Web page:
Remembering When Kennedy Halves Were New

1964 Proof Set
Proof sets from 1964 contain the first-year-of-issue Kennedy half dollar. The sets have fluctuated in value over the years; today they sell for about $10  (Leon Worden/The Signal)

By Dr. Sol Taylor
"Making Cents"
The Signal
Saturday, June 18, 2005

t was the end of May 1964 when I was visiting my sister and her family in Philadelphia. I was told their bank would be selling the new Kennedy half dollars the next day.
    Well before opening, there was a line of 50 or more people outside the Cheltingham Bank, waiting to buy the new coins. I bought two rolls and brought them back to California for the next meeting of the Whittier Coin Club, where I was president. I thought it would be nice if the members could get a "P"-mint version of the new half dollar, straight from Philadelphia.
    Much to my amazement, all were "D"-mint coins! Here I was, about 10 miles from the Philadelphia Mint, and the rolls of newly minted halves had come all the way from Denver.
    I ordered 10 of the 1964 proof sets, and early in June, they arrived. The fever and excitement over the new Kennedy half dollar drove proof-set prices to $25 per set that summer. (The Mint's issue price was $2.10). As a result of the public clamor for the proof sets, the Mint did an unprecedented thing: In September, it announced it would issue another two million sets at $2.10 each.
    The prices dropped off sharply, and the 1964 proof set traded at $6 to $8 for many years thereafter. When silver prices rose sharply in the late 1970s, all silver coins rose dramatically in value, and the 1964 Kennedy halves — the last of the 90-percent silver halves — were selling for $10 per coin.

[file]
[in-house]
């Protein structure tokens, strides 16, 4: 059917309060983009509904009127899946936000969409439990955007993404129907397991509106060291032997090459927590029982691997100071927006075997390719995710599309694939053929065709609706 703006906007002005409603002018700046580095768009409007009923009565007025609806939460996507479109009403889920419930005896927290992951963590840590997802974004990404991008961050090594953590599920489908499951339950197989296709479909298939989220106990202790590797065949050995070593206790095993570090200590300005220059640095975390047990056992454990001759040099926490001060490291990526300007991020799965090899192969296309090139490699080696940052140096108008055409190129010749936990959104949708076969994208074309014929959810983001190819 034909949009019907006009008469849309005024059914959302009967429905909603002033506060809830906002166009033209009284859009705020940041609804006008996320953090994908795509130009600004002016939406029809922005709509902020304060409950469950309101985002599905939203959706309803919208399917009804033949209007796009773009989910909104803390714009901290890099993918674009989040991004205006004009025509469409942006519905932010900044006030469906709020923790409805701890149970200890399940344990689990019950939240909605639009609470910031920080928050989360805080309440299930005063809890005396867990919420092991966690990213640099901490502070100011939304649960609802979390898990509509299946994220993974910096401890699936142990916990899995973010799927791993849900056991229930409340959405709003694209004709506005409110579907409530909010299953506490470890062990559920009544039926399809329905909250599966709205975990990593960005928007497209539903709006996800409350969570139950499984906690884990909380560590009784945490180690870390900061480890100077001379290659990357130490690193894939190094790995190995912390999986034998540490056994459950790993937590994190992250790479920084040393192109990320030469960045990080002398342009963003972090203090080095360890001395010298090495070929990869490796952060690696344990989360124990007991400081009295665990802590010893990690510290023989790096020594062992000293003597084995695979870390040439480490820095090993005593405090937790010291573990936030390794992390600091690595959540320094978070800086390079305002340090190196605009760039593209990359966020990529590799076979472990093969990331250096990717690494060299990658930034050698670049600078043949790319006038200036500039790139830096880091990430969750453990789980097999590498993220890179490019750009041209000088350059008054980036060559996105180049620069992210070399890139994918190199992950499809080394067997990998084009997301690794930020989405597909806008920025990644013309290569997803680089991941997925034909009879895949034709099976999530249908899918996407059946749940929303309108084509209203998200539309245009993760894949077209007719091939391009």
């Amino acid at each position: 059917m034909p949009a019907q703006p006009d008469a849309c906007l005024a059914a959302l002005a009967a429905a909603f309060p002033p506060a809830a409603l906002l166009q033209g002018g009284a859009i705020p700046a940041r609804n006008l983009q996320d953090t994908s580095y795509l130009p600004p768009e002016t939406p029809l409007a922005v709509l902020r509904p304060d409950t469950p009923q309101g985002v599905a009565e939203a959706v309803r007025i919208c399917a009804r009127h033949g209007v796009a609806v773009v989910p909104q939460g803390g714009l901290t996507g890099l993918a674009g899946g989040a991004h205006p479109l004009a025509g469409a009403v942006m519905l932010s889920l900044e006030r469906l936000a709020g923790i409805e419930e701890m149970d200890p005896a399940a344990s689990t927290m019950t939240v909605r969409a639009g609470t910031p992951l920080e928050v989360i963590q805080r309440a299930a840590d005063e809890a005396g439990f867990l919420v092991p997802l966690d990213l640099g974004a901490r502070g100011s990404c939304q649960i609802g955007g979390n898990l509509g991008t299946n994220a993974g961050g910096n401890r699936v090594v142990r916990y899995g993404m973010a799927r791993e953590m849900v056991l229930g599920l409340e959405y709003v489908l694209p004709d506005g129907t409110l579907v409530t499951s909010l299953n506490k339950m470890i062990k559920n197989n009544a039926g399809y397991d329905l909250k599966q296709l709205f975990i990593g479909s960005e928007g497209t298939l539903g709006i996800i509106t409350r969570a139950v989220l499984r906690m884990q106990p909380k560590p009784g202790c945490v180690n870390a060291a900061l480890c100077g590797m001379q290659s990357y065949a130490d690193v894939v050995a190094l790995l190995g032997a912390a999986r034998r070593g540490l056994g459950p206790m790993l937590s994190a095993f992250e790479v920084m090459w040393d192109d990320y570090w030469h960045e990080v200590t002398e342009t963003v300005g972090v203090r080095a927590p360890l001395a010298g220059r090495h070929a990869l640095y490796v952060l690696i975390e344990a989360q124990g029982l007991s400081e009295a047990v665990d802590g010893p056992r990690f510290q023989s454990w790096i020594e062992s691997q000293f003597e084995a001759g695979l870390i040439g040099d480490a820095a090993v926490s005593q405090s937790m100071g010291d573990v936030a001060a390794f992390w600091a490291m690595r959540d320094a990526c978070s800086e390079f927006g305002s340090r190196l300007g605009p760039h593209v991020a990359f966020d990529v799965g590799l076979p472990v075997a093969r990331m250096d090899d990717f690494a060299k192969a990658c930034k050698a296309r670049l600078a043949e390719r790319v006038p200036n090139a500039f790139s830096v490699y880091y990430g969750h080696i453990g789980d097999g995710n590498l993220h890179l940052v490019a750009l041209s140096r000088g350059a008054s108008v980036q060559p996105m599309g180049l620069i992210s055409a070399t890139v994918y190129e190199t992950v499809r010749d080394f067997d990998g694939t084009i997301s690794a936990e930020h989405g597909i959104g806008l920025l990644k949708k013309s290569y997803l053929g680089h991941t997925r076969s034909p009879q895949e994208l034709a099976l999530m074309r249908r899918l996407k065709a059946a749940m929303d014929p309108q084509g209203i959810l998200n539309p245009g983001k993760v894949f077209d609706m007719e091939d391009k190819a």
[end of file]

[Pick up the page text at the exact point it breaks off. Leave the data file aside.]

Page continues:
Briefly in 1980, silver coins were selling at 22 to 24 times face value. By 1982, silver prices began to slide, and 20 years later, silver coins leveled off at three to four times face value.
    Starting in 1965 and ending in 1970, Kennedy halves were minted in a 40-percent silver alloy — the first such coins with that alloy. The last issue, 1970, included a 1970-D specimen that was available only in Mint sets, and the 1970-S, which was available only in proof sets.
    No 1970 halves were minted in Philadelphia that year, and the total number of 1970-Ds was just over two million pieces (about the same for the 1970-S). In 1965, 1966 and 1967, Kennedy halves were minted only in Philadelphia. Since 1968, all half dollars issued for circulation have been made of the copper-nickel clad composition that is also seen in dimes and quarters. Starting in 1992, a small number of silver proofs sets have been issued (with 90-percent silver dimes, quarters and half dollars).
    Although Kennedy halves have been minted each year since 1964, some dates are particularly hard to find in circulation. Generally, except for certain states and localities, half dollars seem to have little commercial use at all. It would not be surprising to see the half dollar phased out as a "circulation" coin in the not-too-distant future.

    Dr. Sol Taylor of Sherman Oaks is president of the Society of Lincoln Cent Collectors and author of The Standard Guide to the Lincoln Cent. Click here for ordering information.